Review by Douglas Stockdale •
This book is about an enduring love story between two individuals, Blieke and Nicole, with a few twists. As they tell it, they met at a mental institution, as we later learn, Nicole has severe anxiety attacks, while we surmise that Blieke met Nicole while he was visiting his lover who was at the same institution as her. Perhaps not the best of circumstances but it did eventually lead to a twenty-five-year relationship.
The resulting narrative that Katherine Longly creates draws upon her past artist book practice of mashing together her photographs with those of the archive of her subjects. Her subjects participate in the resulting exchange by providing background images while photographing their current daily experience, such as their “wacky parties”. Longly intertwines these two viewpoints, extending the story-line boundaries while creating visually complex layers within this documentary.
This is a long-term personal project that appears to have evolved after a chance meeting while Longly was photographing another near-by subject. It is hard not to miss the intimacy and sincerity of a personal relationship in Longly’s photographs; she is intimately part of this family, not aseptically documenting at an arms-length distance.
There is a non-judgmental element about this documentary project that allows her subject’s voice to be heard. Her subjects who live honest, yet perhaps simpler lives, are photographed straight forward in an unflinching manner. The couples underlying humor is characterized in their arrangement on one shelf of the small sculpture of the nude couple in a romantic embrace while upon a higher shelf, they had situated two cat sculptures which are gazing down on this romantic event.
The captions are provided in French with English translations stemming from interviews and text messages between Longly and her subjects. The book has an informal look and feel, as though somebody had rolled up the newspaper and quickly ran a stitch down the center. The text block has not been trimmed, thus extends slightly beyond the book’s covers, a nice physical metaphor that hints that the book’s story is perhaps not neat and tidy. The photographs by Blieke and Nicole are in a section of the book, printed in a brown and white tonality that appears very different from Longly’s color photographs. I am actually unsure of this different visual treatment other than to differentiate the two viewpoints.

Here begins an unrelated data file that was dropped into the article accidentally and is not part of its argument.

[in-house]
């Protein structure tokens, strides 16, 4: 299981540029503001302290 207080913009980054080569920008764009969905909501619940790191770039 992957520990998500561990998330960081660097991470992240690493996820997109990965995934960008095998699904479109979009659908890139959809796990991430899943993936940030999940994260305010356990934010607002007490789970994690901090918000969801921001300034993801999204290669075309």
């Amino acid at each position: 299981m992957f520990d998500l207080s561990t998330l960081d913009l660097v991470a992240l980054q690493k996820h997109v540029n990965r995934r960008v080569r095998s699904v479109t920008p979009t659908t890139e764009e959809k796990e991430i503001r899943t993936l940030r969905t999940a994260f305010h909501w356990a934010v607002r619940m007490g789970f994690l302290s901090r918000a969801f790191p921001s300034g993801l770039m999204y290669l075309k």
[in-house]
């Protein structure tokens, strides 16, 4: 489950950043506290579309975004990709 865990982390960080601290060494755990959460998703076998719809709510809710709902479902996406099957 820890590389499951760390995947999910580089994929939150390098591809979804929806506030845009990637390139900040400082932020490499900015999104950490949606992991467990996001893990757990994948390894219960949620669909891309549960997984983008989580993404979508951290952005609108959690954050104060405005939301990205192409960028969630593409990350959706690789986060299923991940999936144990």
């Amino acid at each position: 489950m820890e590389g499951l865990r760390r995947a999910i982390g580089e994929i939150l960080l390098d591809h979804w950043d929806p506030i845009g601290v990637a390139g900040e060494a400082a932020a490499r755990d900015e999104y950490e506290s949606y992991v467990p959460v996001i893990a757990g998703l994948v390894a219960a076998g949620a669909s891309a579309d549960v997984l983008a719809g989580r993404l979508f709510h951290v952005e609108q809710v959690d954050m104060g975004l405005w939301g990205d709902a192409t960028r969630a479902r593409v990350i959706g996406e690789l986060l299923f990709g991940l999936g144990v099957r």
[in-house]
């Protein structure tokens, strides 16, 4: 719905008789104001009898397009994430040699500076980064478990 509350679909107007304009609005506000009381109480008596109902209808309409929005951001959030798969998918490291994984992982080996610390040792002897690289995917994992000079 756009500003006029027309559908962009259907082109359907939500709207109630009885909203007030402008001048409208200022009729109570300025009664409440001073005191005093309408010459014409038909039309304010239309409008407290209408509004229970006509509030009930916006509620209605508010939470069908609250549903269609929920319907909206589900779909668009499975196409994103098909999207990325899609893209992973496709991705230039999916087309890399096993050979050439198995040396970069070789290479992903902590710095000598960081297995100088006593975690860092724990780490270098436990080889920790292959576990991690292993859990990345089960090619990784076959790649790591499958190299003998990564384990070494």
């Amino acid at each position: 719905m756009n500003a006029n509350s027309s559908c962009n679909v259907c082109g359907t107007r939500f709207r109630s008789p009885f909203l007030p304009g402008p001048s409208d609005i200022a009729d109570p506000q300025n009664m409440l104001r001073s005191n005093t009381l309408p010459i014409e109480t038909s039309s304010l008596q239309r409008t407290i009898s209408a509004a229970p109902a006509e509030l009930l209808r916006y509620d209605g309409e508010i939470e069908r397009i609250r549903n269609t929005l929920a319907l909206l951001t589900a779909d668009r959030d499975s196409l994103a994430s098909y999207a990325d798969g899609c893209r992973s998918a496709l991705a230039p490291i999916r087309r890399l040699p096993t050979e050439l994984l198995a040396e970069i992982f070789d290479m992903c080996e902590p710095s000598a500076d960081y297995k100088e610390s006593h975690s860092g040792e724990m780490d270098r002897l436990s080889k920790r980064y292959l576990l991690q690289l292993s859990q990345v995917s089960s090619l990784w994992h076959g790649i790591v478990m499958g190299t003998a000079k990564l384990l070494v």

This is a wonderfully bittersweet love story that integrates Longly’s subjects personal viewpoint with that of her own outsider perspective. With a very poignant ending that I did not anticipate coming.
Katherine Longly’s artist book featured earlier on PhotoBook Journal: To Tell My Real Intentions, I Want to Eat Haze Like a Hermit
Hernie & Plume, Katherine Longly
Artist: Katherine Longly, born Arlon, Belgium and resides in Brussels, Belgium
Publisher: The Eriskay Connection, Breda, Netherlands, copyright 2020
Interview: Katherine Longly with Blieke and Nicole
Text: French & English
Stiff covers, stitched binding, offset printed and bound by Wilco Art Books, Amersfoort, Netherlands. ISBN: 978-9492-051-54-7
Lithography: Colour & Books (Sebastiaan Hanedroot)
Concept development: Katherine Longly, Yumi Goto, Jan Rosseel
Photobook Designer: Rob van Hoesel
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